What does extra time really mean? Extra time equals 11/2 the usual amount for each section. In the past, the SAT simply added 50 percent more time to the entire test and allowed the student to work on any section for as long as he or she wanted, with the whole thing done in the "time and a half" allotted. The new SAT requires extended-time test-takers to stay on one section at a time, with time and a half allowed for each section. So if regular test-takers have 20 minutes for a section, extended-timers get 30 minutes.

The SAT also provides wheelchair accessibility, large-print tests, and other accommodations for students who need them. The key is to submit the Eligibility Form early so that the SAT-maker - the College Board - can ask for any extra documentation and set up appropriate test conditions for you.

If your special need resides in your wallet, you can apply for a fee waiver, which is available to low-income high school juniors and seniors who live in the United States, Puerto Rico, and other American territories. Ask your school counselor for an application. (As in everything to do with the SAT, if you're a home-schooler, call the local high school for a form.)


The SAT charges extra for more than four score reports to colleges, for late or changed registrations, and for "extras" like extra-quick reporting. It doesn't charge extra for special needs accommodations, such as large print or wheelchair accessible testing.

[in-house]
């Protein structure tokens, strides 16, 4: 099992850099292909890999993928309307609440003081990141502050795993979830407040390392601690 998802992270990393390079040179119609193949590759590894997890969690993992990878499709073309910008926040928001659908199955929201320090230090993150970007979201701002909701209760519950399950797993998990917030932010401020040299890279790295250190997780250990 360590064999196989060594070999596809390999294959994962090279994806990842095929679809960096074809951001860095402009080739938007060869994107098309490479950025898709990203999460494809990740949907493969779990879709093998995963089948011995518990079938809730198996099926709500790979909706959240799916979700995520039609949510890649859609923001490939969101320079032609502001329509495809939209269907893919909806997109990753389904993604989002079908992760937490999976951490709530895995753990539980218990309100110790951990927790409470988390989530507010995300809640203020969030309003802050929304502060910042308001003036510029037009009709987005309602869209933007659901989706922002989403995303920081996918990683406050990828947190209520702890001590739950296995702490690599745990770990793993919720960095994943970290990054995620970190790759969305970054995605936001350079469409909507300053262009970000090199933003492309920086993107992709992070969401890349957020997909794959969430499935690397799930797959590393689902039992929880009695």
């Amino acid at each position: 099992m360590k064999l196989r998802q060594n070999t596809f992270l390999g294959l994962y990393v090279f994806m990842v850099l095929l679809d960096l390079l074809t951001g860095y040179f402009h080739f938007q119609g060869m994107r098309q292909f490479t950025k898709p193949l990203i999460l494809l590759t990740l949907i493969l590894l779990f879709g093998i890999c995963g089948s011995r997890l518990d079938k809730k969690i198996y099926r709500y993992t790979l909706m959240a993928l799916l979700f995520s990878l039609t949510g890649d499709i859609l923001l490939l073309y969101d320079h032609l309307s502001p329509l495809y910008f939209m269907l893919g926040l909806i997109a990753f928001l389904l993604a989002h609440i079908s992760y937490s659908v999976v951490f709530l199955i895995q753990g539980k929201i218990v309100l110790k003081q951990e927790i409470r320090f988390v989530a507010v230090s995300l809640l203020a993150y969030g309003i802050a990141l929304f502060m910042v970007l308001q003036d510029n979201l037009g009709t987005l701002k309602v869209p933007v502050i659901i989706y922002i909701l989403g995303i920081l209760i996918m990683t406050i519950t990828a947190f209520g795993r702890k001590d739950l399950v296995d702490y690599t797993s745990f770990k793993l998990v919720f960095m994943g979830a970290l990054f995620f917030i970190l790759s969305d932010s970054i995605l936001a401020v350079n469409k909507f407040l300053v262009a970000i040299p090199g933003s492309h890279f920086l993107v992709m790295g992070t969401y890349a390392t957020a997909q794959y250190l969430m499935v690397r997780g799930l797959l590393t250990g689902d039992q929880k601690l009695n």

Measuring Your Mind: What the SAT Tests

Statistically, the SAT tests whether or not you'll be successful in your first year of college. Admissions officers keep track of their students' SAT scores and have a pretty good idea which scores signal trouble and which scores indicate clear sailing. Many college guides list the average SAT scores of entering freshmen.

That said, the picture gets complicated whenever the wide-angle lens narrows to focus on an individual, such as you, and admissions offices are well aware of this fact. How rigorous your high school is, whether you deal well with multiple-choice questions, and how you feel physically and mentally on SAT-day (Fight with Mom? Bad romance? Week-old sushi?) all influence your score. Bottom line: Stop obsessing about the SAT's unfairness (and it is unfair) and prepare.


The college admission essay is a great place to put your scores in perspective. If you face some special circumstances, such as a learning disability, a school that doesn't value academics, a family tragedy, and so on, you may want to explain your situation in an essay. No essay wipes out the bad impression created by an extremely low SAT score, but a good essay gives the college a way to interpret your achievement and to see you, the applicant, in more detail. For help with the college admission essay, take a look at College Admission Essays For Dummies, published by Wiley and written by yours truly.

The SAT doesn't test facts you studied in school; you don't need to know when Columbus sailed across the Atlantic or how to calculate the molecular weight of magnesium in order to answer an SAT Reasoning question. Instead, the SAT takes aim at your ability to follow a logical sequence, to comprehend what you've read, and to write clearly in standard English. The math portion checks whether you were paying attention or snoring when little details like algebra were taught. Check out the next sections for a bird's eye view of the three SAT topics.

Critical Reading